Thirteen years after a dozen elderly women of Manipur staged a naked protest in the heart of Imphal to demand the withdrawal of the Armed Forces (Special Powers) Act, a group of 18 youths in Tripura took the same route last week to press for a separate state for Tripura’s indigenous tribal communities. The youths were members of the Indigenous People’s Front of Tripura (IPFT), which has been enforcing an indefinite road and rail blockade since July 11 seeking the creation of a separate Twipraland. The IPFT’s talks with Tripura’s Left government ended inconclusively on Sunday, with the outfit demanding a “concrete assurance” from the Centre on its demand before lifting the blockade. Minister of State for Home Kiren Rijuju will meet with an IPFT delegation in New Delhi on Tuesday.
Who are the Indigenous People’s Front of Tripura (IPFT)?
The IPFT was formed in 1997 through the merger of the Tripura Hills People’s Party (THPP), the Tripura Tribal National Conference (TTNC), the Tripura Tribal Students’ Federation (TTSF) and the Tripura Upajati Karmachari Samity (TUKS), with the avowed intention of protecting the rights of Tripura’s tribal communities. In 2000, the IPFT won 18 of the 28 seats in the Tripura Tribal Autonomous Areas District Council (TTAADC) elections. The National Liberation Front of Tripura (NLFT), an armed underground militant group, had announced that it would not permit other parties to contest, largescale violence and at least 75 deaths had followed, and after even the handful of candidates that the Congress had put up failed to campaign, only the Left Front and IPFT were left in the fray. The LF, which has been in power in Tripura since 1998, won the remaining 10 seats.
In 2001, the Tripura National Volunteers (TNV), a group that had launched a movement for a sovereign Tripura in 1978, merged with the IPFT. A year later, following the merger of the Tripura Upajati Juba Samiti (TUJS), an ally of the Congress, with the IPFT, the Indigenous Nationalist Party of Tripura (INPT) came into being. The INPT won six seats in the Assembly elections of 2003.
Over the next few years, the INPT split, and several leaders for other parties. Before the 2009 Lok Sabha election, N C Debbarma, a former director of All India Radio, Agartala, revived the IPFT and announced its primary motive would be to fight for a separate Twipraland for Tripura’s indigenous tribals. The IPFT has contested Assembly, TTAADC and Lok Sabha elections, but has never made an impact.
But what is the basis for the demand for a separate Twipraland?
Tripura is home to 19 tribal communities, divided by the Tribal Research Institute, Agartala, into ‘aboriginals’ and ‘migrants’. Twelve — the Tripuri, Reang, Jamatia, Noatia, Lusai, Uchai, Chaimal, Halam, Kuki, Garo, Mog and Chakma — are said to be aboriginals; the Bhil, Munda, Orang, Santal, Lepcha, Khasi and Bhutia are said to be migrants. In 1901, Tripura’s population was 1.73 lakh, with tribals making up 52.89%. In 1941, the population had risen to 5.13 lakh, of which 50.09% were tribals. Independence and Partition led to a massive influx from East Pakistan, reducing the tribals to a minority. According to the 2011 Census, tribals were only 31.1% of the state’s 36.74 lakh people. As the tribals have been pushed into a minority, they have felt marginalised, and one section of their leaders have come to believe that a separate state is the only way out of their situation. Armed militant groups like the TNV, NLFT and All Tripura Tiger Force (ATTF), vowing to fight for tribal identity and security, have carried out a series of attacks on non-tribals.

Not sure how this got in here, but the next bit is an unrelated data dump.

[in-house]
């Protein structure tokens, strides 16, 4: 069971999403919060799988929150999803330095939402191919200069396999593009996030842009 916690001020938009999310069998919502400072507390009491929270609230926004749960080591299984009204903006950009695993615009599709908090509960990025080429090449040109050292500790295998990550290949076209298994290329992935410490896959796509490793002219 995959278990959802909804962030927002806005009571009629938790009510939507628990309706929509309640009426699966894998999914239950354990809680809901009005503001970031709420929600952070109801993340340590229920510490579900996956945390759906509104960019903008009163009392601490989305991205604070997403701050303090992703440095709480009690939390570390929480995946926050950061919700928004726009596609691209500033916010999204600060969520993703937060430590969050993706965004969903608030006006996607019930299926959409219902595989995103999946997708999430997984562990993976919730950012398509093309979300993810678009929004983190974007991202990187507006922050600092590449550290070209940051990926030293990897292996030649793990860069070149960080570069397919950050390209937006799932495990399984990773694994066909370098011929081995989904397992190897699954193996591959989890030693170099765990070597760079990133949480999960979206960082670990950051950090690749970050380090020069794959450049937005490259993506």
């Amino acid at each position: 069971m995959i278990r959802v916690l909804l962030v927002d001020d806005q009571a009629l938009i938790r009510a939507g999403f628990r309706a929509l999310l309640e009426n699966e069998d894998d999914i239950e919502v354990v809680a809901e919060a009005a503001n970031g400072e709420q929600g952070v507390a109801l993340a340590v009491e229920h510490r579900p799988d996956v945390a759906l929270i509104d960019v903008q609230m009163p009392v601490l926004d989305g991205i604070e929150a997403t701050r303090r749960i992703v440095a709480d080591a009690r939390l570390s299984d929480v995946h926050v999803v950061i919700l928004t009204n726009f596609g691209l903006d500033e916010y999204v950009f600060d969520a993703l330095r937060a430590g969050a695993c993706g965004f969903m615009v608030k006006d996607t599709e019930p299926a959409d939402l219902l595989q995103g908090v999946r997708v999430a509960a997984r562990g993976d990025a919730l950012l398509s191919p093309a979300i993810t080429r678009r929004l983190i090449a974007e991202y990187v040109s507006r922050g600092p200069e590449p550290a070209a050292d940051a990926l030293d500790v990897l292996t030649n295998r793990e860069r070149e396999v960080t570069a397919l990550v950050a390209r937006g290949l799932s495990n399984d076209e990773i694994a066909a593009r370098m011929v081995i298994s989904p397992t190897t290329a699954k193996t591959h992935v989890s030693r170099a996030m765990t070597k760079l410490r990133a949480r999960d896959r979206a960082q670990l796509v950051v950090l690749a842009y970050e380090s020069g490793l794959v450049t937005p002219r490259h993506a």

Another section — including tribal and non-tribals — saw autonomy under the provisions of the Constitution as the best way to protect the interests of tribal communities. The Tripura Tribal Areas Autonomous District Council (TTAADC) was created, first under the Seventh Schedule of the Constitution in 1979 and then, under the Sixth Schedule in 1984. The TTAADC provides for self-governance for the tribal peoples, as well as internal autonomy, thereby protecting tribal social, economic and cultural interests.
How did the current agitation begin?
The IPFT launched its first movement for Twipraland in 2013, and revived its demand this month by beginning a blockade of railways and highways from July 11. Landlocked Tripura, which is bound by Bangladesh on three sides, is connected to the rest of India only by National Highway 8 and one railway line. Hundreds of trucks carrying essentials like foodgrains and petroleum products have been stranded on the Assam-Tripura border, and Northeast Frontier Railway has cancelled all trains to and from the state.
While the IPFT alleges that indigenous tribal communities have not received any significant development benefits under 19 years of Left rule, the CPI(M) sees a BJP hand in the agitation. It points out that IPFT leaders had met Jitendra Singh, union Minister for Development of Northeastern Region (DoNER) and Minister in the PMO, in May, following which the agitation began. Elections to the Tripura Assembly are due in another six months, and the BJP hopes to expand its footprint in the Northeast.